Content companies, such as Artbeats, Digital Juice, and A Luna Blue, and live entertainment specific providers, such as Scene Change and Inlight Gobos, provide footage that has fewer or no restrictions on its use. However, the same issues that the music business faces regarding the downloading of music also applies to digital content. Most content houses, even the ones specializing in broadcast content, are small, independent companies. They are trying to earn a living, just like you. Stealing content by using footage outside the realms of the agreement under which it was sold does no one any good, particularly the user. Apart from opening yourself and your clients up to potential legal action, it's just plain wrong. Widespread abuse of content licenses will mean that content will get more expensive and become lower in quality, if not disappear all together.

This also goes for multiple uses of the same footage. There seems to be a generally accepted rule, if not strictly accurate in terms of the license agreement, for using software on multiple computers: “If it will be used on more than one computer at a time, then it requires multiple copies.” This also applies to content. If a rental company purchases one copy of a piece of CAD software and distributes it to all its employees, we would consider this wrong. The same goes for a rental company with two media servers. Content should be bought for each machine or the company should implement a strict policy of wiping drives after every show. This is not a bad idea anyway, in case of problems with custom content left over from a previous show.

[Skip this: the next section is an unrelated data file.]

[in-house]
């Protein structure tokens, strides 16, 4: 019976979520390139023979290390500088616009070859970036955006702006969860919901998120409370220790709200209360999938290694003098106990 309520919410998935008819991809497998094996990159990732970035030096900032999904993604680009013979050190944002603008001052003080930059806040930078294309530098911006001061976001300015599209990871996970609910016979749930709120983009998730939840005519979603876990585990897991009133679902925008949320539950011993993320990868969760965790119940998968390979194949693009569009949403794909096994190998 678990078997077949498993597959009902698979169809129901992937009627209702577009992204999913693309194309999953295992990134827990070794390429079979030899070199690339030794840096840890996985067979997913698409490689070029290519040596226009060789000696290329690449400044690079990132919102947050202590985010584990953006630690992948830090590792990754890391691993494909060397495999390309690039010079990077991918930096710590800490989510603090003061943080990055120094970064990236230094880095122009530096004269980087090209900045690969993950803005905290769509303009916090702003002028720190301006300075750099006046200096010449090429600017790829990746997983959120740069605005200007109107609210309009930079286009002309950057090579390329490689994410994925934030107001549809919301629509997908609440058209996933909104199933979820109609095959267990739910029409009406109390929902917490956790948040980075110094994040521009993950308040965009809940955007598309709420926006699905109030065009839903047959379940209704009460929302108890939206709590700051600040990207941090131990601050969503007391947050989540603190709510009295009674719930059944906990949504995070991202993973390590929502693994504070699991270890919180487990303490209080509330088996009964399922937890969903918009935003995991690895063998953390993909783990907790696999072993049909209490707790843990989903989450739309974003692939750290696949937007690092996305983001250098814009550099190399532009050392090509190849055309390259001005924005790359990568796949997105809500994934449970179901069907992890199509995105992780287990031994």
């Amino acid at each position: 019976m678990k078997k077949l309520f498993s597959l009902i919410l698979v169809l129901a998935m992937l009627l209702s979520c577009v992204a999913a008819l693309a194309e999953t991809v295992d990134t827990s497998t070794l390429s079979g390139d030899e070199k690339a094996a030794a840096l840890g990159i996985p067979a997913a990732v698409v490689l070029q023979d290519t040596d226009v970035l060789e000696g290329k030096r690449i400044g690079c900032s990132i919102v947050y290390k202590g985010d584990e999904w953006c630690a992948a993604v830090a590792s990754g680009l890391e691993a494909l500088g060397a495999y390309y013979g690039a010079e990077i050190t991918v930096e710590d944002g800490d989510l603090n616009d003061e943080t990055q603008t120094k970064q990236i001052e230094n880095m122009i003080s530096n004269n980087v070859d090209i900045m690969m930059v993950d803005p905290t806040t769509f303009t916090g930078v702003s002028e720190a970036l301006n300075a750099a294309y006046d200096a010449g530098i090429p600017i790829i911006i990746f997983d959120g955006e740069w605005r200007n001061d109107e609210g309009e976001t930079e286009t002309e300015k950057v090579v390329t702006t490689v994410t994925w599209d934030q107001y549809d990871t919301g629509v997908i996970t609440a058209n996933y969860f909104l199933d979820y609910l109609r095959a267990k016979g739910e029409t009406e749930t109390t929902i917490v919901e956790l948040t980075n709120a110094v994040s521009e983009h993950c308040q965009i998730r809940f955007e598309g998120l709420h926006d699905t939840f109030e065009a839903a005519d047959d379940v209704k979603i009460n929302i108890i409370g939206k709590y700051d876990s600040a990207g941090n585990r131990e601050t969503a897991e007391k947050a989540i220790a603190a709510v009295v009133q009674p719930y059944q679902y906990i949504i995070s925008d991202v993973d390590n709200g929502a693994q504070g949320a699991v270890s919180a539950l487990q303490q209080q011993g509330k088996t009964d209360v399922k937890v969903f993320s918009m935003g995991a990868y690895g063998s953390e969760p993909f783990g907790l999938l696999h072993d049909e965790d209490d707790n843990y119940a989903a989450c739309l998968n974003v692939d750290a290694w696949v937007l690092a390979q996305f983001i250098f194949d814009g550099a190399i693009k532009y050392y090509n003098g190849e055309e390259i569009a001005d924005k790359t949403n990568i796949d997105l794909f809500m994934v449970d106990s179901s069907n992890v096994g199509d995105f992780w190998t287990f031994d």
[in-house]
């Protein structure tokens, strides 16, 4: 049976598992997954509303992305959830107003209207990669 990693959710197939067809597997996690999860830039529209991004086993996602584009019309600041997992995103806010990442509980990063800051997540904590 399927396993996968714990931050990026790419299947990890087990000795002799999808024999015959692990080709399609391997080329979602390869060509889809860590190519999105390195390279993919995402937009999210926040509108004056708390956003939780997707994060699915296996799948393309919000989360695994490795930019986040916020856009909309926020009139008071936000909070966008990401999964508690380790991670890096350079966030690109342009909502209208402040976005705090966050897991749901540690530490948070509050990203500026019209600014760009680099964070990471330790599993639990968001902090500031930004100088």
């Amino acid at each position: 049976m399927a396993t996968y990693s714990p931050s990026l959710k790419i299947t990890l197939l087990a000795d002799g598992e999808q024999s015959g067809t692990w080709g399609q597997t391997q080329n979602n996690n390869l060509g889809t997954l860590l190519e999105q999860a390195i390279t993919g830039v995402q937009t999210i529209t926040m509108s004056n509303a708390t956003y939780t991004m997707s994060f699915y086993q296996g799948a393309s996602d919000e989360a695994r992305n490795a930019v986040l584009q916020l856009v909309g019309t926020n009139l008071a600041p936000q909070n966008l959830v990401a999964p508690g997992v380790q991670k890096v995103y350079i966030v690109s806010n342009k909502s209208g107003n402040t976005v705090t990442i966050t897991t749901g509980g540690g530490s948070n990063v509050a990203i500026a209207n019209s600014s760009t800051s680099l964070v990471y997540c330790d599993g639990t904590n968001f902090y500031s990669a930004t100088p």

As a renter of media severs and, one assumes, a purchaser of content, it is essential that you control and secure your content. Forgetting to delete your content off of a rental system means that some yahoo VJ could be using your very expensive content at his next rave or, even worse, making it available for download from his website. Where does this leave rental companies and, for that matter, the manufacturers of media severs who want to provide populated systems? By its very nature, digital content must be able to be copied back and forth, so how does the creator protect his or her investment?

Copy protection of the individual clips of footage is almost certainly a recipe for disaster. Who wants to be explaining to an irate client five minutes before doors open that you cannot do something because of copy protection? Instilling in clients, users, and everyone else that the protection of content is just the right and honorable thing to do has the most chance for success. There are always going to be abuses, but we can make it professionally unacceptable.